It happened that I urgently needed to make it to the rehearsal of a symphony orchestra, and Robert, already heading out the door for work, volunteered to give me a ride, although this would take him far out of his way.

“I’ve never had occasion to drive to such a prestigious location,” he said, brushing off my objections. “I’ll brag about it someday.”


Robert’s enthusiasm for all that concerned his work never ceased to amaze me. What’s more, I never noticed any signs of stinginess or greed in him. He was always ready to share whatever he had, and did so because he had a pure heart.

Eagerly, in simple, friendly terms, he made room for Patricia and myself in the small apartment whose rent he split with a friend, despite our not being at all acquainted, and this caused him myriad inconveniences, because in the dormitory where he had to relocate, staying with friends, he couldn’t even use the shower and so had to stop by home every morning and evening to change clothes.

Some evenings, he stayed a while to chat with us. Always calm and cordial, Robert created an atmosphere of safety and heartfelt comfort with his presence. His engagedness and unfeigned interest in people easily provoked a sympathetic response.

The more I observed him, the more clearly in him was revealed a wonderful, soulful tactfulness, a kind that all too rarely coexists with business mechanations, and I frequently asked myself whether his work suffered from this excessive sensitivity.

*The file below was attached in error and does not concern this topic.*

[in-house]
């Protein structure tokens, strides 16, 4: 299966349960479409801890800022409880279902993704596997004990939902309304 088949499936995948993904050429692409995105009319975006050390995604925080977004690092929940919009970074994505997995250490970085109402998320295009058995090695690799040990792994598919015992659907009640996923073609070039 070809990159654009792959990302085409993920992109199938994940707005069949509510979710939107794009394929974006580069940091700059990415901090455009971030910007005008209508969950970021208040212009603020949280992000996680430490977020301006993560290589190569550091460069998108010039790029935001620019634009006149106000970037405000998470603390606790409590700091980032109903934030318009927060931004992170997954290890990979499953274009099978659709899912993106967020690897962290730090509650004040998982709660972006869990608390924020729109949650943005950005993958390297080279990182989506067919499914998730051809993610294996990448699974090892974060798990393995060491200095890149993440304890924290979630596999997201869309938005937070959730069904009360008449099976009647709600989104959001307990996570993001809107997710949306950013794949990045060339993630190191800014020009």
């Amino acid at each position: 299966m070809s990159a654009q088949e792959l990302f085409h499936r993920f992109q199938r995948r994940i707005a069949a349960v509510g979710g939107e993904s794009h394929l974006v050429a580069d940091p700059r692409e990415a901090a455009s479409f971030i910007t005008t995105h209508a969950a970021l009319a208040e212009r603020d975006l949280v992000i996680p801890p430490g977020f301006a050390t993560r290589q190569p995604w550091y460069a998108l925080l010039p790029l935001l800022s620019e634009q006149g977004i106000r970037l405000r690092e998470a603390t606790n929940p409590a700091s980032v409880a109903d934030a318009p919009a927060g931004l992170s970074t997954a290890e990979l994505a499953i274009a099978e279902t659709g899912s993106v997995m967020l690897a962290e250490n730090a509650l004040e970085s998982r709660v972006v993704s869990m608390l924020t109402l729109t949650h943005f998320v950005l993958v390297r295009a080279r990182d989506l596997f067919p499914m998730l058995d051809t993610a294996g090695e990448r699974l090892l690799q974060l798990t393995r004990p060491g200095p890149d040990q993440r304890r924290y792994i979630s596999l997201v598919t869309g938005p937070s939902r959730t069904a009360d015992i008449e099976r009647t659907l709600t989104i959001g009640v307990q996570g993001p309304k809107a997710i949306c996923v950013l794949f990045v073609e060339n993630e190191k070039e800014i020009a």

Once, Robert encountered me at a moment of utter despair. He didn’t know its cause and didn’t even try to discern it, but needed no words to understand something had to be done right away.

The ingeniousness of the solution was astounding. He simply seated me in the car and drove to the shore of the ocean; there, leading me up to the onrushing water, he left me alone in the darkness, giving me a chance to come to my senses, faced by the mighty, elemental force, its absolute scale proving the surest means of relief.

I rode back almost calmly. Robert talked about his plans, saying he first of all intended to ensure his own stable affluence.

“I can’t say I experience any passion for money,” he confessed. “I simply understand I have to have it to feel at peace about the future. The work I’m in gives the most realistic opportunity to get the needed result. I try to do my best at it. Here, everything depends on me alone.”

He asked which house I would choose if I wanted to live in San Diego. Of course, on the shore of the ocean, I answered unthinkingly. Robert brightened, and promised he would certainly find me just such a home if I ever chose to settle here.

On the road, Robert’s attention was drawn several times to announcements, hung on facades, of the sale or rent of houses that we drove past.

Each time, he stopped the car and jotted down the address: “I’ll definitely have to drive out here tomorrow to look at this house. What luck, ending up in this area! Now I’ll know all the houses for sale here.”

Leaving San Diego, I wished Robert the rapid attainment of all he aimed for, wished him good luck and rewards for his industriousness, but deep inside I feared for his selflessness, for his generous nature.

For many years, I heard nothing from him. A letter arrived only just recently.

Yes, Robert lives in San Diego — in his own home on the shore of the ocean. He’s married now, and often goes with his wife to symphony concerts. In the envelope, a photograph: a staid, serious man with a stern gaze. And in the letter is an invitation — come any time to the house on the ocean shore…


* From his Russian lessons at school, Robert remembered only the teacher’s constant reproof, “Stresses, Robert”!